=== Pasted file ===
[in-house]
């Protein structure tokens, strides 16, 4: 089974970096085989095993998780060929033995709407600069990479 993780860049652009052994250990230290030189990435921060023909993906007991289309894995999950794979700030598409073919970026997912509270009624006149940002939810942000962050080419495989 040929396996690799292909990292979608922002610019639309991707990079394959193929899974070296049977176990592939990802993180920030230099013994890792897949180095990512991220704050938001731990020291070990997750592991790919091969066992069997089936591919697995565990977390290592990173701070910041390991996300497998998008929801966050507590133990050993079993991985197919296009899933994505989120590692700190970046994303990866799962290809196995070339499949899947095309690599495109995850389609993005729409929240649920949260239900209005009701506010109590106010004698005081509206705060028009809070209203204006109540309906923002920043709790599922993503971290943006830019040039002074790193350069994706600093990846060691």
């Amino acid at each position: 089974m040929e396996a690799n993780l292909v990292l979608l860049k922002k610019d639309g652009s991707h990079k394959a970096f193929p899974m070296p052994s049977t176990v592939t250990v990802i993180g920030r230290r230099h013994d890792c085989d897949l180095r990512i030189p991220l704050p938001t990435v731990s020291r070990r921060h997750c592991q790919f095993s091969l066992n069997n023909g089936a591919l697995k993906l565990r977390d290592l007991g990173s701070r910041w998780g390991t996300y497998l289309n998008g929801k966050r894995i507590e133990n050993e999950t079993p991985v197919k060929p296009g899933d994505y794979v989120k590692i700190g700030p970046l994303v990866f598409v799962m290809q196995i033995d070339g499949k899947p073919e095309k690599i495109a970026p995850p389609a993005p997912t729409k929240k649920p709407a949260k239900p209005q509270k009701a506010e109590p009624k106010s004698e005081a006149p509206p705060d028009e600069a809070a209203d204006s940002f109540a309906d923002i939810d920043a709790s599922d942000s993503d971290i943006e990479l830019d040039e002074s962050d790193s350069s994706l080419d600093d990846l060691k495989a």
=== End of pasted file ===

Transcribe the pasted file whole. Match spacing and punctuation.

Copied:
[in-house]
């Protein structure tokens, strides 16, 4: 089974970096085989095993998780060929033995709407600069990479 993780860049652009052994250990230290030189990435921060023909993906007991289309894995999950794979700030598409073919970026997912509270009624006149940002939810942000962050080419495989 040929396996690799292909990292979608922002610019639309991707990079394959193929899974070296049977176990592939990802993180920030230099013994890792897949180095990512991220704050938001731990020291070990997750592991790919091969066992069997089936591919697995565990977390290592990173701070910041390991996300497998998008929801966050507590133990050993079993991985197919296009899933994505989120590692700190970046994303990866799962290809196995070339499949899947095309690599495109995850389609993005729409929240649920949260239900209005009701506010109590106010004698005081509206705060028009809070209203204006109540309906923002920043709790599922993503971290943006830019040039002074790193350069994706600093990846060691």
């Amino acid at each position: 089974m040929e396996a690799n993780l292909v990292l979608l860049k922002k610019d639309g652009s991707h990079k394959a970096f193929p899974m070296p052994s049977t176990v592939t250990v990802i993180g920030r230290r230099h013994d890792c085989d897949l180095r990512i030189p991220l704050p938001t990435v731990s020291r070990r921060h997750c592991q790919f095993s091969l066992n069997n023909g089936a591919l697995k993906l565990r977390d290592l007991g990173s701070r910041w998780g390991t996300y497998l289309n998008g929801k966050r894995i507590e133990n050993e999950t079993p991985v197919k060929p296009g899933d994505y794979v989120k590692i700190g700030p970046l994303v990866f598409v799962m290809q196995i033995d070339g499949k899947p073919e095309k690599i495109a970026p995850p389609a993005p997912t729409k929240k649920p709407a949260k239900p209005q509270k009701a506010e109590p009624k106010s004698e005081a006149p509206p705060d028009e600069a809070a209203d204006s940002f109540a309906d923002i939810d920043a709790s599922d942000s993503d971290i943006e990479l830019d040039e002074s962050d790193s350069s994706l080419d600093d990846l060691k495989a």